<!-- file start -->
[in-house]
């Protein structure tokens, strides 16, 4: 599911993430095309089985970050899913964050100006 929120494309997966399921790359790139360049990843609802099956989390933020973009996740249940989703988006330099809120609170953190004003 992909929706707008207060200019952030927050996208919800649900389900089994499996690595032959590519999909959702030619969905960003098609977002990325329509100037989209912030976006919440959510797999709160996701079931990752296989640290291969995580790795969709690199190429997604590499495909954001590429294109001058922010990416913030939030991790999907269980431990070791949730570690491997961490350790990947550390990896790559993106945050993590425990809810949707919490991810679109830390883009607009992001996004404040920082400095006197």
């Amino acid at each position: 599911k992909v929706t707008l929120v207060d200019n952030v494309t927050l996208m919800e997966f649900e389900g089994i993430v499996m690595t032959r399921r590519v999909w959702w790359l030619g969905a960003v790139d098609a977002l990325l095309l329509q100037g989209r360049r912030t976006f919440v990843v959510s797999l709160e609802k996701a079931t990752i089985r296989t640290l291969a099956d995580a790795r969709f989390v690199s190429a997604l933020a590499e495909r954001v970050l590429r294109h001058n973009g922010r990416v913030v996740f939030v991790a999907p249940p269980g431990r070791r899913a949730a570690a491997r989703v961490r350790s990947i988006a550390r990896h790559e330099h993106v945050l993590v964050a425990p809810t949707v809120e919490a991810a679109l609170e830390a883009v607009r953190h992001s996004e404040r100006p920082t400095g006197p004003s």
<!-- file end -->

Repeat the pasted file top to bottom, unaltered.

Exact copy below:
[in-house]
């Protein structure tokens, strides 16, 4: 599911993430095309089985970050899913964050100006 929120494309997966399921790359790139360049990843609802099956989390933020973009996740249940989703988006330099809120609170953190004003 992909929706707008207060200019952030927050996208919800649900389900089994499996690595032959590519999909959702030619969905960003098609977002990325329509100037989209912030976006919440959510797999709160996701079931990752296989640290291969995580790795969709690199190429997604590499495909954001590429294109001058922010990416913030939030991790999907269980431990070791949730570690491997961490350790990947550390990896790559993106945050993590425990809810949707919490991810679109830390883009607009992001996004404040920082400095006197």
């Amino acid at each position: 599911k992909v929706t707008l929120v207060d200019n952030v494309t927050l996208m919800e997966f649900e389900g089994i993430v499996m690595t032959r399921r590519v999909w959702w790359l030619g969905a960003v790139d098609a977002l990325l095309l329509q100037g989209r360049r912030t976006f919440v990843v959510s797999l709160e609802k996701a079931t990752i089985r296989t640290l291969a099956d995580a790795r969709f989390v690199s190429a997604l933020a590499e495909r954001v970050l590429r294109h001058n973009g922010r990416v913030v996740f939030v991790a999907p249940p269980g431990r070791r899913a949730a570690a491997r989703v961490r350790s990947i988006a550390r990896h790559e330099h993106v945050l993590v964050a425990p809810t949707v809120e919490a991810a679109l609170e830390a883009v607009r953190h992001s996004e404040r100006p920082t400095g006197p004003s």